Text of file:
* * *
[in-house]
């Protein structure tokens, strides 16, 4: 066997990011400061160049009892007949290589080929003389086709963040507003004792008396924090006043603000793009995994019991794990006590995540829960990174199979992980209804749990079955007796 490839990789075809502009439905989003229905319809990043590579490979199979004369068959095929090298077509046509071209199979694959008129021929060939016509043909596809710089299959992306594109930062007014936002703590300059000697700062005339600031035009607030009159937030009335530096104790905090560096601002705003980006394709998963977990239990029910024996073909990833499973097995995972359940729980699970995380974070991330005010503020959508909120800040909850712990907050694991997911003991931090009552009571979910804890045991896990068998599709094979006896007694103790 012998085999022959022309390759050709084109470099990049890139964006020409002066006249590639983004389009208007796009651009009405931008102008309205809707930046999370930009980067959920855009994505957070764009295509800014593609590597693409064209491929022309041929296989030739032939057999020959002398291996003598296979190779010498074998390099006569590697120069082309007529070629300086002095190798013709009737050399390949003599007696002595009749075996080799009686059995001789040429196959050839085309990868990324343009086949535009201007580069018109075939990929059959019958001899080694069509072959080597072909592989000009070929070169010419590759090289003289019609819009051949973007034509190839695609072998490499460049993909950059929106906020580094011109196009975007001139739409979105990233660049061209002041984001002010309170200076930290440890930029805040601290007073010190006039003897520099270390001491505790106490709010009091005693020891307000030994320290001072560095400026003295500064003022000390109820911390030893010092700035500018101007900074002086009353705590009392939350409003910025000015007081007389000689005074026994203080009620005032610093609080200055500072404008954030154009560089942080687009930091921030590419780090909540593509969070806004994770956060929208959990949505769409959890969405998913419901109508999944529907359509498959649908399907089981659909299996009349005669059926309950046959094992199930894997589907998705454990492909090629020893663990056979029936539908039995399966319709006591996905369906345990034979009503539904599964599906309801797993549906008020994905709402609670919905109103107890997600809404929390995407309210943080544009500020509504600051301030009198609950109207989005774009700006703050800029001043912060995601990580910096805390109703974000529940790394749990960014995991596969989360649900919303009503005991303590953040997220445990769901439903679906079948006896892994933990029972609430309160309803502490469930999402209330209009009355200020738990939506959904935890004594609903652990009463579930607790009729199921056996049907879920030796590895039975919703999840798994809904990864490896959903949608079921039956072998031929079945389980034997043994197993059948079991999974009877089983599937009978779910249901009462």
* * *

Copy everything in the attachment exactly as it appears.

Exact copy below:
[in-house]
């Protein structure tokens, strides 16, 4: 066997990011400061160049009892007949290589080929003389086709963040507003004792008396924090006043603000793009995994019991794990006590995540829960990174199979992980209804749990079955007796 490839990789075809502009439905989003229905319809990043590579490979199979004369068959095929090298077509046509071209199979694959008129021929060939016509043909596809710089299959992306594109930062007014936002703590300059000697700062005339600031035009607030009159937030009335530096104790905090560096601002705003980006394709998963977990239990029910024996073909990833499973097995995972359940729980699970995380974070991330005010503020959508909120800040909850712990907050694991997911003991931090009552009571979910804890045991896990068998599709094979006896007694103790 012998085999022959022309390759050709084109470099990049890139964006020409002066006249590639983004389009208007796009651009009405931008102008309205809707930046999370930009980067959920855009994505957070764009295509800014593609590597693409064209491929022309041929296989030739032939057999020959002398291996003598296979190779010498074998390099006569590697120069082309007529070629300086002095190798013709009737050399390949003599007696002595009749075996080799009686059995001789040429196959050839085309990868990324343009086949535009201007580069018109075939990929059959019958001899080694069509072959080597072909592989000009070929070169010419590759090289003289019609819009051949973007034509190839695609072998490499460049993909950059929106906020580094011109196009975007001139739409979105990233660049061209002041984001002010309170200076930290440890930029805040601290007073010190006039003897520099270390001491505790106490709010009091005693020891307000030994320290001072560095400026003295500064003022000390109820911390030893010092700035500018101007900074002086009353705590009392939350409003910025000015007081007389000689005074026994203080009620005032610093609080200055500072404008954030154009560089942080687009930091921030590419780090909540593509969070806004994770956060929208959990949505769409959890969405998913419901109508999944529907359509498959649908399907089981659909299996009349005669059926309950046959094992199930894997589907998705454990492909090629020893663990056979029936539908039995399966319709006591996905369906345990034979009503539904599964599906309801797993549906008020994905709402609670919905109103107890997600809404929390995407309210943080544009500020509504600051301030009198609950109207989005774009700006703050800029001043912060995601990580910096805390109703974000529940790394749990960014995991596969989360649900919303009503005991303590953040997220445990769901439903679906079948006896892994933990029972609430309160309803502490469930999402209330209009009355200020738990939506959904935890004594609903652990009463579930607790009729199921056996049907879920030796590895039975919703999840798994809904990864490896959903949608079921039956072998031929079945389980034997043994197993059948079991999974009877089983599937009978779910249901009462």